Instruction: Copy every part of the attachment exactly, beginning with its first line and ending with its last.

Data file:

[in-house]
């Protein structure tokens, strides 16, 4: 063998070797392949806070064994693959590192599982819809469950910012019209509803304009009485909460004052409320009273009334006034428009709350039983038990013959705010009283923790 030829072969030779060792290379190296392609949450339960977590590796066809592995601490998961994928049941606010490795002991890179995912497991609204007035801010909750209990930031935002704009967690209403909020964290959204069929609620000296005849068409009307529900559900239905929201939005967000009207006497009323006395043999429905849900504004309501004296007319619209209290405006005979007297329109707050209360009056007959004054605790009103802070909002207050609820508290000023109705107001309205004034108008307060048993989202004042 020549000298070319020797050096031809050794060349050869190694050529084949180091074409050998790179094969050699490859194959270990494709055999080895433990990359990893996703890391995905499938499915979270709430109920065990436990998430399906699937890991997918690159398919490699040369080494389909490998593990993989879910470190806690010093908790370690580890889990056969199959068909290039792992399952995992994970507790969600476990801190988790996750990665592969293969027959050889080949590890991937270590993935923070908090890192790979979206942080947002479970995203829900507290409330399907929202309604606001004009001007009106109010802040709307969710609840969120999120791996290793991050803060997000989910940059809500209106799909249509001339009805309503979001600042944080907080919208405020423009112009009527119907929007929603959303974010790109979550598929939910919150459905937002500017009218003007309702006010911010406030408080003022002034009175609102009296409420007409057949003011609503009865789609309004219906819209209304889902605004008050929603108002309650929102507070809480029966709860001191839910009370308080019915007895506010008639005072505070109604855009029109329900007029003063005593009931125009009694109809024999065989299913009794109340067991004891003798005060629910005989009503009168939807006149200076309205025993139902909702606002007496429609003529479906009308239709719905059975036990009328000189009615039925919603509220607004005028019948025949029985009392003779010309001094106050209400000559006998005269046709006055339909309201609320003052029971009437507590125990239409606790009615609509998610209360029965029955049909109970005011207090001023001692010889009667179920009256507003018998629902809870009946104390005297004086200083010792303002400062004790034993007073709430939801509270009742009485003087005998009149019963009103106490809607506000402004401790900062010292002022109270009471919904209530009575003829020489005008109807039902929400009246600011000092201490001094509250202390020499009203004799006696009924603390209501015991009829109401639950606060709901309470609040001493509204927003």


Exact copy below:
[in-house]
């Protein structure tokens, strides 16, 4: 063998070797392949806070064994693959590192599982819809469950910012019209509803304009009485909460004052409320009273009334006034428009709350039983038990013959705010009283923790 030829072969030779060792290379190296392609949450339960977590590796066809592995601490998961994928049941606010490795002991890179995912497991609204007035801010909750209990930031935002704009967690209403909020964290959204069929609620000296005849068409009307529900559900239905929201939005967000009207006497009323006395043999429905849900504004309501004296007319619209209290405006005979007297329109707050209360009056007959004054605790009103802070909002207050609820508290000023109705107001309205004034108008307060048993989202004042 020549000298070319020797050096031809050794060349050869190694050529084949180091074409050998790179094969050699490859194959270990494709055999080895433990990359990893996703890391995905499938499915979270709430109920065990436990998430399906699937890991997918690159398919490699040369080494389909490998593990993989879910470190806690010093908790370690580890889990056969199959068909290039792992399952995992994970507790969600476990801190988790996750990665592969293969027959050889080949590890991937270590993935923070908090890192790979979206942080947002479970995203829900507290409330399907929202309604606001004009001007009106109010802040709307969710609840969120999120791996290793991050803060997000989910940059809500209106799909249509001339009805309503979001600042944080907080919208405020423009112009009527119907929007929603959303974010790109979550598929939910919150459905937002500017009218003007309702006010911010406030408080003022002034009175609102009296409420007409057949003011609503009865789609309004219906819209209304889902605004008050929603108002309650929102507070809480029966709860001191839910009370308080019915007895506010008639005072505070109604855009029109329900007029003063005593009931125009009694109809024999065989299913009794109340067991004891003798005060629910005989009503009168939807006149200076309205025993139902909702606002007496429609003529479906009308239709719905059975036990009328000189009615039925919603509220607004005028019948025949029985009392003779010309001094106050209400000559006998005269046709006055339909309201609320003052029971009437507590125990239409606790009615609509998610209360029965029955049909109970005011207090001023001692010889009667179920009256507003018998629902809870009946104390005297004086200083010792303002400062004790034993007073709430939801509270009742009485003087005998009149019963009103106490809607506000402004401790900062010292002022109270009471919904209530009575003829020489005008109807039902929400009246600011000092201490001094509250202390020499009203004799006696009924603390209501015991009829109401639950606060709901309470609040001493509204927003």